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Acad Pediatr. 2018 Mar;18(2):161-165. doi: 10.1016/j.acap.2017.09.003. Epub 2017 Sep 14.

Blood and Hair Aluminum Levels, Vaccine History, and Early Infant Development: A Cross-Sectional Study.

Author information

1
Pediatric Environmental Health Center, Boston, Mass; Region 1 New England Pediatric Environmental Health Specialty Unit, Boston, Mass; Harvard Medical School, Boston, Mass.
2
Division of Adolescent Medicine, Boston Children's Hospital, Boston, Mass; Department of Neurology, Boston Children's Hospital, Boston, Mass; Harvard Medical School, Boston, Mass.
3
Boston Children's Primary Care at Longwood, Division of General Pediatrics, Boston Children's Hospital, Boston, Mass.
4
Division of Adolescent Medicine, Boston Children's Hospital, Boston, Mass.
5
Department of Pharmacy, Boston Children's Hospital, Boston, Mass.
6
Department of Neurology, Boston Children's Hospital, Boston, Mass.
7
Pediatric Environmental Health Center, Boston, Mass; Region 1 New England Pediatric Environmental Health Specialty Unit, Boston, Mass; Harvard Medical School, Boston, Mass. Electronic address: alan.woolf@childrens.harvard.edu.

Abstract

OBJECTIVE:

To evaluate relationships between whole blood (B-Al) and hair aluminum (H-Al) levels in healthy infants and their immunization history and development.

METHODS:

We conducted a cross-sectional study of 9- to 13-month-old children recruited from an urban primary care center, excluding those with a history of renal disease or receipt of either aluminum-containing pharmaceuticals or parenteral nutrition. Aluminum levels were measured using inductively coupled plasma-mass spectrometry. Correlation with Bayley Scales of Infant and Toddler Development, Third Edition (BSID) and vaccine-related aluminum load was assessed via linear regression models.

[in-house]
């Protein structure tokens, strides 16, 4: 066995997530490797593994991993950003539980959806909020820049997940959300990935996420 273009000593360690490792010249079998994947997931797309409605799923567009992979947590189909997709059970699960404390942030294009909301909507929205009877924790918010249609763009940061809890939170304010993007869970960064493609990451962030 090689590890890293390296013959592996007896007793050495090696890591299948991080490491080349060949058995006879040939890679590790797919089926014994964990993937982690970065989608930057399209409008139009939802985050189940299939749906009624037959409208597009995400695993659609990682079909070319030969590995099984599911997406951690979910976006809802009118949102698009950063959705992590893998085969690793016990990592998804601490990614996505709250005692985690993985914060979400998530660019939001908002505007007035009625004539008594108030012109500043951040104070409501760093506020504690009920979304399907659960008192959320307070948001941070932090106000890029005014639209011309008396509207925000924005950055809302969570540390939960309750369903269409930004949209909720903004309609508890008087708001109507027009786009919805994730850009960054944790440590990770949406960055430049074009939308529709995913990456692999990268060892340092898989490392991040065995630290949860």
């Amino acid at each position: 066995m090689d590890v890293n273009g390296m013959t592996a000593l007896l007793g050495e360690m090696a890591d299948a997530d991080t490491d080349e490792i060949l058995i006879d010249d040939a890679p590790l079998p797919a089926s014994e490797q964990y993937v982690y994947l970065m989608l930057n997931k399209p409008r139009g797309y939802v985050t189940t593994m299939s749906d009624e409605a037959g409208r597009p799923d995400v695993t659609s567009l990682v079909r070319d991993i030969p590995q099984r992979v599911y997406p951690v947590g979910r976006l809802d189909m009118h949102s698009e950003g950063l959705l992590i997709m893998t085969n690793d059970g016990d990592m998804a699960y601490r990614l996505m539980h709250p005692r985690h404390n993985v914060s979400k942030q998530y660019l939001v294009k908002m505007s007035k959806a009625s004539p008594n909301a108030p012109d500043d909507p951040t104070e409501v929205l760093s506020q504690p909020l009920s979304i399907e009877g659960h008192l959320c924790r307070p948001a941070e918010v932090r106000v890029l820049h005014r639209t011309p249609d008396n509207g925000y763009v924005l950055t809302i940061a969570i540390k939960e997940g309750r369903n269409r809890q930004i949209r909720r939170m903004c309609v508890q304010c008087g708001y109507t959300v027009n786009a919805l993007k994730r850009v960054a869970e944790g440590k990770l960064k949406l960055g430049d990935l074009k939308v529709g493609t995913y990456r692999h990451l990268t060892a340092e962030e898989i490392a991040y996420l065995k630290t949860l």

RESULTS:

The median age of 85 participants was 287 days. B-Al (median, 15.4 ng/mL; range, 0.9-952 ng/mL) and H-Al (median 42,542 ng/g; range, 2758-211,690 ng/g) were weakly correlated (Spearman ρ = 0.26; P = .03). There was no significant correlation between B-Al or H-Al and estimated aluminum load from vaccines. B-Al was not correlated with BSID composite or subscale scores. Although H-Al was not correlated with BSID scores in models including all data (n = 85), it was inversely correlated with motor composite (P < .02; Wald = 5.88) and the gross motor subscale (P = .04; Wald = 4.38) in models that excluded an extreme outlying H-Al value.

CONCLUSIONS:

Infant B-Al and H-Al varied considerably but did not correlate with their immunization history. Likewise, there was no correlation between B-Al and infant development or between H-Al and language or cognitive development. An inverse correlation between H-Al and BSID motor scores deserves further investigation.

KEYWORDS:

aluminum biomarkers; aluminum toxicity; immunizations; metals toxicity; neurodevelopment; vaccines

PMID:
28919482
DOI:
10.1016/j.acap.2017.09.003
[Indexed for MEDLINE]

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